The study is partof the USAID-MPAG program for Indonesia, through which WCS conducted a spatial assessment of MPAs using available data and reports from all previous scientific studies that have defined priority areas of marine resource conservation in Indonesia.
Where are the future MPAs?
This study is the first of its kind in Indonesia to identify key MPAs that are in urgent need of assistance and development, elucidating the distribution and extentof existing community based MPAs from relevant datasets and reports. The report supports the Indonesian government to develop strategic recommendations and spatial priorities for its commitment to achieve 20 million hectares of MPAs by Indonesia.
To reach the 20 million hectare target, we have identified potential priority MPAs for future establishment encompassing 4,530,815 hectares in 26 provinces and 61 districts nation wide. The full study,including full site listings and maps, can be found in Yulianto et al. 2013
We validated this information with data from the Data Center of Marine Protected Areas, the Directorate of Conservation of Areas and Fish Species (KKJI), the Ministry of Marine Affairs and Fisheries (MMAF), and the Ministry of Forestry (MoF) on existing, proposed and community-based marine protected areas that have been established by various institutions.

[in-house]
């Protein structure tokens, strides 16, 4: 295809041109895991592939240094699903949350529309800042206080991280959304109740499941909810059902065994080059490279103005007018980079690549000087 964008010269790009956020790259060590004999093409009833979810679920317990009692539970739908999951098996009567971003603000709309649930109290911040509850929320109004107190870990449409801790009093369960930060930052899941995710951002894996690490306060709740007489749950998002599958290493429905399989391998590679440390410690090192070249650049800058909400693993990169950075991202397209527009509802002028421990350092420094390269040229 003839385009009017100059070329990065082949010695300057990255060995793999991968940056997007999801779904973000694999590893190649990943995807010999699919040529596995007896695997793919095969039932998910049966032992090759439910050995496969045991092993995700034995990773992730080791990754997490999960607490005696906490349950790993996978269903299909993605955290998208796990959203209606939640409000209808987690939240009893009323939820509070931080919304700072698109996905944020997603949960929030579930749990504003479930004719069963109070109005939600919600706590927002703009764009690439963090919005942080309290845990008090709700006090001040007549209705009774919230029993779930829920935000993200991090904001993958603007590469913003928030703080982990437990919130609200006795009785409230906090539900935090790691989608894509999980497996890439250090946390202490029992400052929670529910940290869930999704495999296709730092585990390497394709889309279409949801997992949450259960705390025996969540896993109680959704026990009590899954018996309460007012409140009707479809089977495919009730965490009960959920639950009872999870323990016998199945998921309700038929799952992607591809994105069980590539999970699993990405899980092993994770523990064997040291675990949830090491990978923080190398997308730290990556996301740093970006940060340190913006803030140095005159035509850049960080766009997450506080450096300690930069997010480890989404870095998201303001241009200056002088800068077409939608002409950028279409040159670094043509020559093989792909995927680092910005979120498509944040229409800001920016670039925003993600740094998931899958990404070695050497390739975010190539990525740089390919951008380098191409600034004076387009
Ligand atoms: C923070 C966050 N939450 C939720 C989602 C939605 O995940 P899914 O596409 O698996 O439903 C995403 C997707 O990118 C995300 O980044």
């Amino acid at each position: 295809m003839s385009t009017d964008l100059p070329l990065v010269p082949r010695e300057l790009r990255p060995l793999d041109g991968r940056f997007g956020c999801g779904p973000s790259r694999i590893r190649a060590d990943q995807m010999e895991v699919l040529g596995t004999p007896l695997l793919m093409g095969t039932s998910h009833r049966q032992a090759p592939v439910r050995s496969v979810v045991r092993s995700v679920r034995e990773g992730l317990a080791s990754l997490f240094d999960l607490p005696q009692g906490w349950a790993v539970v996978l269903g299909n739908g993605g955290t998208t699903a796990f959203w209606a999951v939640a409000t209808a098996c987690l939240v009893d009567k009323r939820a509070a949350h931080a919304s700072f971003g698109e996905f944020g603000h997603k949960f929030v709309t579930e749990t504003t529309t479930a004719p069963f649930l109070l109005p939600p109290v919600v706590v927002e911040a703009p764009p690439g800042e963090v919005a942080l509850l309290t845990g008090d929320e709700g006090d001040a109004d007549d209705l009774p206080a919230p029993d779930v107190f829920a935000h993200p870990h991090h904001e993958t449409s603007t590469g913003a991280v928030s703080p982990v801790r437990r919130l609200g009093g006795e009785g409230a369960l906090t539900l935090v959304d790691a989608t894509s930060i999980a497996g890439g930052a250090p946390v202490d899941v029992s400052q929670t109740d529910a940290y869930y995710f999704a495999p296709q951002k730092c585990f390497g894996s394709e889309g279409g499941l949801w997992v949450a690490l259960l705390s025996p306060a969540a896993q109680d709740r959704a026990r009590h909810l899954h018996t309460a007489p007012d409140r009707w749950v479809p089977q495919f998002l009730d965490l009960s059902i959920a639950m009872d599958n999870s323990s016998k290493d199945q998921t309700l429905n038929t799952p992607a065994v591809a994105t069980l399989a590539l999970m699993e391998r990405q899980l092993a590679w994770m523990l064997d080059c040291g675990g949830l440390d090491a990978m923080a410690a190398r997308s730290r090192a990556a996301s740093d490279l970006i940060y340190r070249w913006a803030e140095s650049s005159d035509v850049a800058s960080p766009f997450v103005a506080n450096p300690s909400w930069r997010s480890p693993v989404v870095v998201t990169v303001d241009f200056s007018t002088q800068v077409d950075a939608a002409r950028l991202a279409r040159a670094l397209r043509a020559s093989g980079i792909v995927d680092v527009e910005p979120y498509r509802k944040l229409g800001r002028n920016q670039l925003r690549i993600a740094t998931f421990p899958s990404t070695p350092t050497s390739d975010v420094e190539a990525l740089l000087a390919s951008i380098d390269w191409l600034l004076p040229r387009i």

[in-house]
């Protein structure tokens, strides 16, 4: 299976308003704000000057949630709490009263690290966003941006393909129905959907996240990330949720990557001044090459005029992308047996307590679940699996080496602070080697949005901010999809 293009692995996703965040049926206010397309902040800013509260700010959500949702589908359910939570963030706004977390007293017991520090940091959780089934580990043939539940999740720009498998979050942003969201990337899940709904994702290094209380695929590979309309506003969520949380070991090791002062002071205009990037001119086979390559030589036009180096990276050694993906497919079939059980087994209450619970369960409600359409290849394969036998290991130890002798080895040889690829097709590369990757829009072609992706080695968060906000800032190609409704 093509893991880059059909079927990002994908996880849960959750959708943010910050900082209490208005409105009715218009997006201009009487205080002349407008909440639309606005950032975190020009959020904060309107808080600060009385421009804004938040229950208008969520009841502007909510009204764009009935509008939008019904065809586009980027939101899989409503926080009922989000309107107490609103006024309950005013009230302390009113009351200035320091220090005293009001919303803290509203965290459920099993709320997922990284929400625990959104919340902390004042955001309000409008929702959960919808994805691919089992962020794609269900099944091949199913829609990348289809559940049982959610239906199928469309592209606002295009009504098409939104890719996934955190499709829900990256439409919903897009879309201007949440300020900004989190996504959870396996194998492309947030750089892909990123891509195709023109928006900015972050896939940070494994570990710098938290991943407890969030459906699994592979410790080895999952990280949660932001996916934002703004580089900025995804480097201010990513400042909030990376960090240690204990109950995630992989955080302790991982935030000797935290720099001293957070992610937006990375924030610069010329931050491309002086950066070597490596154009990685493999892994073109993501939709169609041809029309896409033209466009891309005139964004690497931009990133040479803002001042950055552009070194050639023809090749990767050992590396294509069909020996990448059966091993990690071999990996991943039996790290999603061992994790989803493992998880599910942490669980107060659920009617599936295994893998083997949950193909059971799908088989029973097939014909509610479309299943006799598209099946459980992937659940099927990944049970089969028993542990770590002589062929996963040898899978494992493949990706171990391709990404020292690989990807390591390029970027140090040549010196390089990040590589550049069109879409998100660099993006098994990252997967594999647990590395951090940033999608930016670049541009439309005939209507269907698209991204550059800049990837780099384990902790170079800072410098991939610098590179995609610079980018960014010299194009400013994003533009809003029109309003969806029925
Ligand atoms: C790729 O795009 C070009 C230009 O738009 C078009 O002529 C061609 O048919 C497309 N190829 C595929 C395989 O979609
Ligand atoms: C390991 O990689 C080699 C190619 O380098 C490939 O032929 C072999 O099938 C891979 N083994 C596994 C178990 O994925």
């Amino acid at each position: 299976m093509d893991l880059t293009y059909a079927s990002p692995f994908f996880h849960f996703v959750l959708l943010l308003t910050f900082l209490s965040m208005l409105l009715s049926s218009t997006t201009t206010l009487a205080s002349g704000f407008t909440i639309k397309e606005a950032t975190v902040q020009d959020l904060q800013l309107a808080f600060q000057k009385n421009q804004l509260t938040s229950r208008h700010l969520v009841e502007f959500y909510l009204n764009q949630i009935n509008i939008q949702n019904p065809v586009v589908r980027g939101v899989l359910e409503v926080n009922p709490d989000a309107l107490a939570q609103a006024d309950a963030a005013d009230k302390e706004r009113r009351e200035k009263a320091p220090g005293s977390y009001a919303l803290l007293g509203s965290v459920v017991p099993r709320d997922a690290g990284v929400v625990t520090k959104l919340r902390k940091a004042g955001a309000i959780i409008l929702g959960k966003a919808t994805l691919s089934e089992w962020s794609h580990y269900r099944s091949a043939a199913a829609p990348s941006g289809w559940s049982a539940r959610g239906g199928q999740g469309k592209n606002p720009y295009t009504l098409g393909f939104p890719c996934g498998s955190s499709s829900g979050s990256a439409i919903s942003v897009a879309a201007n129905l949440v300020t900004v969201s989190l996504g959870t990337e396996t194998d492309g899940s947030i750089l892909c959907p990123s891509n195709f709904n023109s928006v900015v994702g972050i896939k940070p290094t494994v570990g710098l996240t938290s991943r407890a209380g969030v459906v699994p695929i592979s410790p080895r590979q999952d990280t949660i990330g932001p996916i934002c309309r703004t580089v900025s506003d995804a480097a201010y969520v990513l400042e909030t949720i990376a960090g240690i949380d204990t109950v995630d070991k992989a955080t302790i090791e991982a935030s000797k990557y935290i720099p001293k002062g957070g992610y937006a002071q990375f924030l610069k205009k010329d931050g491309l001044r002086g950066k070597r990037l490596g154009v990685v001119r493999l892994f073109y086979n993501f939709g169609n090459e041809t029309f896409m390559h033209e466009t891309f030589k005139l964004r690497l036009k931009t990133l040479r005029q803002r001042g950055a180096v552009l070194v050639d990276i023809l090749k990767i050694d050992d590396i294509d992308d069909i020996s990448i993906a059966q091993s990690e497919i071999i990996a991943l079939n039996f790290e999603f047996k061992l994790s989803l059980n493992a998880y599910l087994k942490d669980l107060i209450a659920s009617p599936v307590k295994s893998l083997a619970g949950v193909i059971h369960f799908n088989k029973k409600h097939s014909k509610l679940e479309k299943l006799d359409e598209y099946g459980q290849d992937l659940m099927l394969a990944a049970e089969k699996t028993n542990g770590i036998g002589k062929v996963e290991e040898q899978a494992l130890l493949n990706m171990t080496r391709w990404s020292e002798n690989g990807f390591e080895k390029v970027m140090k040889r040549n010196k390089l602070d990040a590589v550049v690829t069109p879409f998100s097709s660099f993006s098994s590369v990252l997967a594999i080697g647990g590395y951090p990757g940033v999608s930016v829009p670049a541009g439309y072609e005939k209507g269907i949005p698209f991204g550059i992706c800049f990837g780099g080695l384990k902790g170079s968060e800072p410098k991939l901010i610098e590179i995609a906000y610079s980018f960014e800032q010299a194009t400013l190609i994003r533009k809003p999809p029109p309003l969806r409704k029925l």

To assist the Government of Indonesia, WCS has a goal of contributing to Indonesia’s improved marine protection and fisheries management by achieving a ‘1 in 10’ target of effective management across one million hectares of MPAs over the next 10 years.
Table 1. Area, number and numbers managed by MMAF and MoF of Indonesian Marine Protected Areas (MPAs), Natural Conservation Areas (NSA, NCA) and Community Based MPAs (CB-MPAs).
No. managed by Ministry of Marine Affairs and Fisheries
No. managed by Ministry of Forestry
Existing MPAs in July 2012
Existing NSA and NCA’s in national protected areas
Proposed NSA and NCA’s in process
MPAs in process
4 (Southeast Maluku, Morotai, South Halmahera, and East Belitung Districts)
Clustering of CB-MPAs
The results of our study do not outline the full setof criteria that are expected to forge the underlying strategy of the government to achieve its MPA targets. Other considerations including socio-economic, political, defense and security factors were not examined in this study. The results of this study are providing critical supporting data and information for the Indonesian government in its setting of spatial priorities to achieve its stated target of 20 million hectares of effective marine protected areas for Indonesia.